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5 November 1982. Thought for the Week: "The more I see of Governments, the lower is my opinion of them and I am confident that what the world wants at the present time is a great deal less government and not a great deal more. "...I want to get a further perfectly simple idea into your minds. And that is that Governments are your property, and you are not the property of Governments. There is no more pernicious and blasphemous nonsense existent in the world today...which claims that the State, by which is indicated the Government, is everything and the individual nothing. On the contrary, the individual is everything and the State is a mere convenience to enable him to co-operate for his own advantage. It is this idea of the supreme State in its various forms which has made the State the tool of the international financier who has mortgaged all States to himself."
C.H. Douglas in "Security - Institutional and Personal."
GOVERNMENT'S ANTI-INFLATION DISASTER
Prime Minister Fraser and Federal Treasurer John Howard have expressed shocked surprise concerning the 3.5 per cent jump in the inflation rate for the third quarter of 1982. We were not surprised. Last week we commented, "While insisting that he is going to continue with his 'tight' financial policy, allegedly to keep on 'fighting' inflation, Treasurer John Howard has in his last Budget made it certain that inflation will be even higher during the latter part of this year."
The Bureau of Statistics has put Australia's current inflation rate at 12.3 percent, the highest in five years. The September quarter inflation rate increase was the highest since 1974. Mr. Fraser won office in the following year with a firm assurance that the basis of his economic strategy was to "fight inflation first". Mr. Fraser now concedes, "We failed to get inflation down and keep it down as much as I would have wanted to." The Prime Minister said that he was "very disappointed and also a bit disturbed by it."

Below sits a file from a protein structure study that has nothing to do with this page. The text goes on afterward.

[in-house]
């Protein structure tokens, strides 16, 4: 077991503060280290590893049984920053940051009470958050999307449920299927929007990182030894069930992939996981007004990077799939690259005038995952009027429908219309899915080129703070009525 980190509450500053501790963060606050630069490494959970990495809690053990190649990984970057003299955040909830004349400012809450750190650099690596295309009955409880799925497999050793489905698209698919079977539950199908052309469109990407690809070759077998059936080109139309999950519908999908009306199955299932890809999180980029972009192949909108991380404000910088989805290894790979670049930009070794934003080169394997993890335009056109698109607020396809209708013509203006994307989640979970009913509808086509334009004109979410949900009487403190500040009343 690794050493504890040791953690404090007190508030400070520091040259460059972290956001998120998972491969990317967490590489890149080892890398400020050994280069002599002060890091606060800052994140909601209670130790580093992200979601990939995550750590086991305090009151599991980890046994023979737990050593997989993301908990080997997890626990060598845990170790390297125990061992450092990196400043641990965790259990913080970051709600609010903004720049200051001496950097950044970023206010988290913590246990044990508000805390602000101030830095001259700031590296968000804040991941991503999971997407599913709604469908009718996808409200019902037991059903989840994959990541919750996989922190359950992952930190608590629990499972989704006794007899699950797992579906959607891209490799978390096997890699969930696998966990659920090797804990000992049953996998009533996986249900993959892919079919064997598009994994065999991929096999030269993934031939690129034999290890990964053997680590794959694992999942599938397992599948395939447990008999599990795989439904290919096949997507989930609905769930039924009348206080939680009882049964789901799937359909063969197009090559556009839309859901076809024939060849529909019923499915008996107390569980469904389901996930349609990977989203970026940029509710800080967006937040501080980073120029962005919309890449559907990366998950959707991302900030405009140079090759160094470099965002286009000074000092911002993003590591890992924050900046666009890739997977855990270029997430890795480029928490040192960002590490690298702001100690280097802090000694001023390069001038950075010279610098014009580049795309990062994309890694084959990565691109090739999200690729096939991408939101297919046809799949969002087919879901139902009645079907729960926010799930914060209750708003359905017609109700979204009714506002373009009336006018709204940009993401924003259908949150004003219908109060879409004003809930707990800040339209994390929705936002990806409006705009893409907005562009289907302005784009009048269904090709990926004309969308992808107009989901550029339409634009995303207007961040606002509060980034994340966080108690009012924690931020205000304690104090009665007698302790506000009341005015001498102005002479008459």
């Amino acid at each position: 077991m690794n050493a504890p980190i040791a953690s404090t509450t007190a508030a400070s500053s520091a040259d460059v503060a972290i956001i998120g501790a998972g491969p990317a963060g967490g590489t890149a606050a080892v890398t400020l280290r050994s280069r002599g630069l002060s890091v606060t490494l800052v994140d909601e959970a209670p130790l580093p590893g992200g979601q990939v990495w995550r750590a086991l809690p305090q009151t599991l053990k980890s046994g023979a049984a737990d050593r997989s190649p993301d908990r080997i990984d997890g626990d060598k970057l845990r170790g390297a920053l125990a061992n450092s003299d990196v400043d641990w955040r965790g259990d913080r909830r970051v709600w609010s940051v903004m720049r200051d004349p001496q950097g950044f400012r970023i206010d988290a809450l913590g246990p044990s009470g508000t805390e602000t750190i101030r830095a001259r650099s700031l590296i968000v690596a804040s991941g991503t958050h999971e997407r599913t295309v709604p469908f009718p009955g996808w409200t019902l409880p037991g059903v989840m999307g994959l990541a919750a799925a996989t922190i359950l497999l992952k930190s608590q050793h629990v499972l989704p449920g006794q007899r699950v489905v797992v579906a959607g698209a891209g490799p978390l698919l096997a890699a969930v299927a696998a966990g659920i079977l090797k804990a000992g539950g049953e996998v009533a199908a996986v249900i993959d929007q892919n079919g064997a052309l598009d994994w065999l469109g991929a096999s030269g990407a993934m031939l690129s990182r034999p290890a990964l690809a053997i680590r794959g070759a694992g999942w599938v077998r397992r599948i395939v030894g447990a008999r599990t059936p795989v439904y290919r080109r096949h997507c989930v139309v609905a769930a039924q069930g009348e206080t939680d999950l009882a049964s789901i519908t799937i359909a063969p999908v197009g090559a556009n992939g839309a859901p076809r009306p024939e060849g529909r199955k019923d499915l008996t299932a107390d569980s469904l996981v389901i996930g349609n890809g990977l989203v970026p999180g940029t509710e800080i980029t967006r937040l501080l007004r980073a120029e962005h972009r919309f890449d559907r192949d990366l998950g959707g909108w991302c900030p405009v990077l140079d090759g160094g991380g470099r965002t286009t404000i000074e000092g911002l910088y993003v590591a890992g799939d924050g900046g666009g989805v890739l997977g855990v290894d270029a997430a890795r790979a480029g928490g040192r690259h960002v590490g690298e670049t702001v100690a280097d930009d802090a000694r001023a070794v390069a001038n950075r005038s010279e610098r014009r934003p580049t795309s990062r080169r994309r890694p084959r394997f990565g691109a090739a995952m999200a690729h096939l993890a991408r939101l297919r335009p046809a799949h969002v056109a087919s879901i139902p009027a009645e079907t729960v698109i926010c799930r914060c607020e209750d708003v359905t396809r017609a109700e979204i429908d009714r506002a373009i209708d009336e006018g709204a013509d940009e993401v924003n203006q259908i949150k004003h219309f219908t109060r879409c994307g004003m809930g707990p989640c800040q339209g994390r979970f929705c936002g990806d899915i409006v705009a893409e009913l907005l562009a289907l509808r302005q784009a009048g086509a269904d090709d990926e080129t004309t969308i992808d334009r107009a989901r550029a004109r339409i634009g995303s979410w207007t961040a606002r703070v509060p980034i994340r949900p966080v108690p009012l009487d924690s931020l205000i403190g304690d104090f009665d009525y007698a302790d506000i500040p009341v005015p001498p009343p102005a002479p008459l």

It is difficult to understand why the Prime Minister should be disappointed, as far back as in 1975, attacking the last Whitlam Government's Budget, Mr. Fraser said that all indirect taxation increases the Consumer Price Index figures, this leading to a demand for more wages and industrial unrest. The latest Fraser-Howard Budget made it mathematically certain that the inflation rate would increase. There will also be a substantial increase in the inflation rate for the final quarter of 1982.
Echoing Mr. Fraser's concern, Mr. John Howard said that he had hoped for a better quarterly CPI figure. But, like a cracked record, Mr. Howard again blamed increased wages for the steep increase. He drew attention to the fact that other countries had lower inflation rates; a change from the days when Mr. Howard attempted to justify his policies by stressing that Australia's inflation rate was lower than that of many countries. The basic reason for the lower inflation rates in countries like the United Kingdom, West Germany and the United States, is the ruthless imposition of restrictive financial policies, which have created massive unemployment and business bankruptcies. Suicide rates have also increased significantly.
The lower standard of living being imposed upon the unfortunate British people still leaves the inflation rate at over 7 percent. According to the British Chancellor of the Exchequer, Sir Geoffrey Rowe, the inflation rate should fall to 5 percent in the New Year, suggesting that this could see a change in the Thatcher Government's policies. And so an inflation rate of 5 percent, regarded not so many years back as "intolerable" and "ruinous", is now regarded as the best that can be achieved.
Under present debt financial policies,
the Fraser Government can only resume the "fight" against
inflation by even "tighter" credit restrictions, accelerating
the unemployment rate and the number of bankruptcies. But
this would make for a certain election disaster.
Those Government Members, who had sufficient principle and courage to vote against Mr. Howard's retrospective tax legislation, might now turn their attention to the financial policies, which have been the basic cause of the rot now afflicting all sections of society. Australia's physical realities are beyond dispute: Even with the worst national drought conditions in the recorded history of Australia, Australian primary producers are still producing sufficient for 15 million, who can also house and clothe themselves. They are also physically capable of producing all the basic requirements for civilised living. Only financial restrictions prevent what is physically possible from becoming a reality.